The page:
Many companies have no idea how much they are spending to charge a forklift battery. Costs are hidden, and difficult to calculate, until now. Use this online calculator to estimate the cost to charge batteries for forklifts.

Estimate the Cost to Charge your Electric Forklift Batteries – It is more than you think!

This calculator is provided to support your internal discussions about reducing operating costs in your warehouse. Please use this as an informal estimate only. Please consult with your accounting firm before making business decisions based on the information provided here.

The Data Points of Charging a Forklift Battery

Here are the key data points that will go into the calculation of the cost of charging a forklift battery.

Forklift battery voltage

Forklifts and lift trucks that fall into the category of PIT (powered industrial trucks) run on these voltages in North America:

  • 24 volts
  • 36 volts
  • 48 volts
  • 80 volts (rarely)

In Europe, forklift voltages are often 80 volts.

Ampere hour of the forklift battery

The ampere hour capacity, also known as the AH of a battery, describes the total capacity of the battery’s cells. The ampere hours capacity, AH, is found hidden in the model number of the battery. To find out what the AH is of a forklift’s battery, follow the red cable from the connector up to the battery and then remove the plastic cover. The battery model number will be listed there.

Sometimes, there is a sticker on the side of the forklift battery noting the ampere-hour capacity of the battery.


How to Calculate the Ampere-Hour Storage Capacity of a Forklift Battery

There is a lot of information available in the forklift battery model number. To calculate the energy storage capacity of a battery, take the middle number from the model number and times by the last number once you have subtracted 1 and divided it in half. Here is an example:

Model number: 18-125-15

15 – 1 / 2 = 7 x 125 = 875 ampere-hours (AH). Find out more and calculate the AH in your forklift battery.

The Efficiency of a Charger

The efficiency of a forklift charger is based on the Average Power Conversion Efficiency, which means the ratio of DC output power to AC input power. Said another way, it is the comparison of the AC kWh drawn from the wall versus the number of DC kWh that are delivered to the battery.

The Columbic Efficiency of a Forklift Battery

The efficiency of a battery to accept a charge is what is called Coulomb’s Law. The coulombic efficiency is the rate at which electrons transfer.

If you are charging a lithium-ion battery, use 99%. Otherwise, 85% is a good number to use for a lead-acid forklift battery. If you are fast charging the battery, decrease the efficiency (less that 85%). If the battery is newer and being charged in a cooled area, raise it to 90%. Remember, the ability of a battery to accept a charge will never be 100%, so you need to discount the energy being received into the battery. The older the forklift battery, the hotter it charges at, the faster you try to charge it, and the greater than 70% you complete the charge with, the lower your coulombic efficiency will be.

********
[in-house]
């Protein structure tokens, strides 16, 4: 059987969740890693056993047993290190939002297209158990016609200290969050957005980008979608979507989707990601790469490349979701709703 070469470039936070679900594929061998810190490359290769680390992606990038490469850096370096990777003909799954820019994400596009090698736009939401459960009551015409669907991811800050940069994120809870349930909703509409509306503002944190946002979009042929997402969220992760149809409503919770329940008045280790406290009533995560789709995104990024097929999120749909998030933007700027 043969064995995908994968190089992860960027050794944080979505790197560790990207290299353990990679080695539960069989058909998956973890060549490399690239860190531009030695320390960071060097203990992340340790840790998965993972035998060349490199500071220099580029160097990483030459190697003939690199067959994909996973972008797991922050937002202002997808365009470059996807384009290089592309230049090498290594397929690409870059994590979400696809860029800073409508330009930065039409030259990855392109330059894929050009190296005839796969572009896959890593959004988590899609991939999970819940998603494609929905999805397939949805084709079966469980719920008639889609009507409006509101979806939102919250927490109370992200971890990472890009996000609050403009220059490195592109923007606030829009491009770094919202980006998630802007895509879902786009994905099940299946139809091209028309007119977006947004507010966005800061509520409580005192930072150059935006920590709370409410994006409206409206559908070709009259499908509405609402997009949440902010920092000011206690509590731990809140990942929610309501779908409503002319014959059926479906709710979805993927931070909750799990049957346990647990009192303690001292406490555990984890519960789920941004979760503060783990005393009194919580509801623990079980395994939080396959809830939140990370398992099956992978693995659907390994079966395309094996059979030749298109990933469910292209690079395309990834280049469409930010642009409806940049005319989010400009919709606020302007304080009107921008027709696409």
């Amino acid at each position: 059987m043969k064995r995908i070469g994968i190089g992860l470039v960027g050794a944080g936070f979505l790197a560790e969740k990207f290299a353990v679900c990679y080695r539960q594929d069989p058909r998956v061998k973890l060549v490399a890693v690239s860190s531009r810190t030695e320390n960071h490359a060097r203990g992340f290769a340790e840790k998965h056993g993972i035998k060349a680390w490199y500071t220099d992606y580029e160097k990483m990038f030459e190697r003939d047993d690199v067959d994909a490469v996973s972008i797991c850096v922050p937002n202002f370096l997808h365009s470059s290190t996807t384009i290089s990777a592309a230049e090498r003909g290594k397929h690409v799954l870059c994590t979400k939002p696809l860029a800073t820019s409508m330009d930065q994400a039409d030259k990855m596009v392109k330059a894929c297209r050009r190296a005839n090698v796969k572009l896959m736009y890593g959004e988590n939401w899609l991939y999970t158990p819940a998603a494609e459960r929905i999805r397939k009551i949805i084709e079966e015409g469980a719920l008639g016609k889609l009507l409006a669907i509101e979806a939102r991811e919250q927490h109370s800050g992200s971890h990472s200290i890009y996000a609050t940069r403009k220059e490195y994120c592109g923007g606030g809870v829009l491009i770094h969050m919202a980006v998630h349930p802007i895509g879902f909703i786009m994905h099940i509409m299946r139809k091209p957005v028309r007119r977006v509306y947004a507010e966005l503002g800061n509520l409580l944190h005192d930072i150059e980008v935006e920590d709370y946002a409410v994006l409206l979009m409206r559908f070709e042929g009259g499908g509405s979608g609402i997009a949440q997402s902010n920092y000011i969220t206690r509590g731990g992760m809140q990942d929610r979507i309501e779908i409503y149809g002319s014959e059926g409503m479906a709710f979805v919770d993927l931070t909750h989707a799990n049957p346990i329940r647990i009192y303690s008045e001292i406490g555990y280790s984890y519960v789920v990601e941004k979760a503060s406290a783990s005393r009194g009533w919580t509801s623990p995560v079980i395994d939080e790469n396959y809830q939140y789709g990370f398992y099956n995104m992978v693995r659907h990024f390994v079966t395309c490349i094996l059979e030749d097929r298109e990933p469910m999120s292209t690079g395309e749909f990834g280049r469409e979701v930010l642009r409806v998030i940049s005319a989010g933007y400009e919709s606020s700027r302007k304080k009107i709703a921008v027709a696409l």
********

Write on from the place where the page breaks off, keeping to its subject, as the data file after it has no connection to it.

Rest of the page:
Peak Demand Charge

To understand the peak demand charges a business needs to pay, think of peak demand as the highest rate paid for the highest usage in any 15 minute period.

If you think you are paying only 10 cents per kW, but you are charging all your Lithium-ion batteries all at the same time when the team goes on break at 11 am, you can be certain your entire day will be charged at the peak demand rate you were paying at 11 am.

Commercial customers typically face demand charges ($/kW) based on their peak demand during each billing period. This peak demand is usually defined as the highest average electricity usage occurring within a defined time interval (often 15 minutes) during the billing period. For many commercial customers, demand charges can account for 30 to 70
percent of the total charges on a monthly electric bill. Demand charge rates vary considerably across utilities, locations, building sizes, and building types. Because peak
demand is based on how and when a customer uses electricity, even two customers that consume similar amounts of electricity and are billed under the same utility rate may incur vastly different demand charge expenses, depending on their peak demand.

So, if your normal rate is 10 cents per kWh, divide it by .3 in order to gross the amount up by 70%.

Enter the number of lift trucks (forklifts, pallet jacks, turret trucks)

A lift truck is the term we use to refer to PIT (powered industrial trucks). Count the number of units in your material handling fleet. This will impact the cost to charge forklift batteries.

The number of forklift batteries to charge

How many batteries do you have for your PIT fleet? Do you have only one battery per lift truck? Then this number is likely the same as the number you entered for lift trucks. If it is more, then you are likely changing batteries. If it is the same, you are likely opportunity-charging batteries. If you have a single shift, it is possible that you are simply parking your lift trucks and charging them.


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